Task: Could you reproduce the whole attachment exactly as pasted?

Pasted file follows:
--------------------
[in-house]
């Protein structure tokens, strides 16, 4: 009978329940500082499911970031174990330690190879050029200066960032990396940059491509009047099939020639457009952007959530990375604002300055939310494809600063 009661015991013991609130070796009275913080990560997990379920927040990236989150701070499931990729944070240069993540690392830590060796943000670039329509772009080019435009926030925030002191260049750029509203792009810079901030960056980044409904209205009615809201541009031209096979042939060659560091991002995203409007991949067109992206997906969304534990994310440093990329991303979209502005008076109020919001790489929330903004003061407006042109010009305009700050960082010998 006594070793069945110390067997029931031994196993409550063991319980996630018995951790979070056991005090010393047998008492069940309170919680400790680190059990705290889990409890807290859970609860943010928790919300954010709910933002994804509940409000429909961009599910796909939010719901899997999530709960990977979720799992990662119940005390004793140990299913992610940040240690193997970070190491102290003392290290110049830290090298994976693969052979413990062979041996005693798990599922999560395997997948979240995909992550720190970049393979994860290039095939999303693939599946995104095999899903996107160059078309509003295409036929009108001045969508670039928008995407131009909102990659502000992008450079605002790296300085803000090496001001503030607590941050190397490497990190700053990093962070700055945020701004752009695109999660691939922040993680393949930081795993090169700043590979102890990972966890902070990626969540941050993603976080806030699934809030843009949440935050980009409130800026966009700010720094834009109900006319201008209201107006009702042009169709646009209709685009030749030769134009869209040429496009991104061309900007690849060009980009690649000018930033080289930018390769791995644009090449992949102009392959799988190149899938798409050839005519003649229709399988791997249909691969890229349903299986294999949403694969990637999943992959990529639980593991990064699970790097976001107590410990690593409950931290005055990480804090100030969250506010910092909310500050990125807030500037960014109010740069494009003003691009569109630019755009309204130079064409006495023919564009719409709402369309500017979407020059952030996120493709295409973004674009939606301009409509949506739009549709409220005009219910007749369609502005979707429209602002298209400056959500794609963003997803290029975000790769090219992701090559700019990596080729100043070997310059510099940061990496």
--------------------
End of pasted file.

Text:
[in-house]
């Protein structure tokens, strides 16, 4: 009978329940500082499911970031174990330690190879050029200066960032990396940059491509009047099939020639457009952007959530990375604002300055939310494809600063 009661015991013991609130070796009275913080990560997990379920927040990236989150701070499931990729944070240069993540690392830590060796943000670039329509772009080019435009926030925030002191260049750029509203792009810079901030960056980044409904209205009615809201541009031209096979042939060659560091991002995203409007991949067109992206997906969304534990994310440093990329991303979209502005008076109020919001790489929330903004003061407006042109010009305009700050960082010998 006594070793069945110390067997029931031994196993409550063991319980996630018995951790979070056991005090010393047998008492069940309170919680400790680190059990705290889990409890807290859970609860943010928790919300954010709910933002994804509940409000429909961009599910796909939010719901899997999530709960990977979720799992990662119940005390004793140990299913992610940040240690193997970070190491102290003392290290110049830290090298994976693969052979413990062979041996005693798990599922999560395997997948979240995909992550720190970049393979994860290039095939999303693939599946995104095999899903996107160059078309509003295409036929009108001045969508670039928008995407131009909102990659502000992008450079605002790296300085803000090496001001503030607590941050190397490497990190700053990093962070700055945020701004752009695109999660691939922040993680393949930081795993090169700043590979102890990972966890902070990626969540941050993603976080806030699934809030843009949440935050980009409130800026966009700010720094834009109900006319201008209201107006009702042009169709646009209709685009030749030769134009869209040429496009991104061309900007690849060009980009690649000018930033080289930018390769791995644009090449992949102009392959799988190149899938798409050839005519003649229709399988791997249909691969890229349903299986294999949403694969990637999943992959990529639980593991990064699970790097976001107590410990690593409950931290005055990480804090100030969250506010910092909310500050990125807030500037960014109010740069494009003003691009569109630019755009309204130079064409006495023919564009719409709402369309500017979407020059952030996120493709295409973004674009939606301009409509949506739009549709409220005009219910007749369609502005979707429209602002298209400056959500794609963003997803290029975000790769090219992701090559700019990596080729100043070997310059510099940061990496």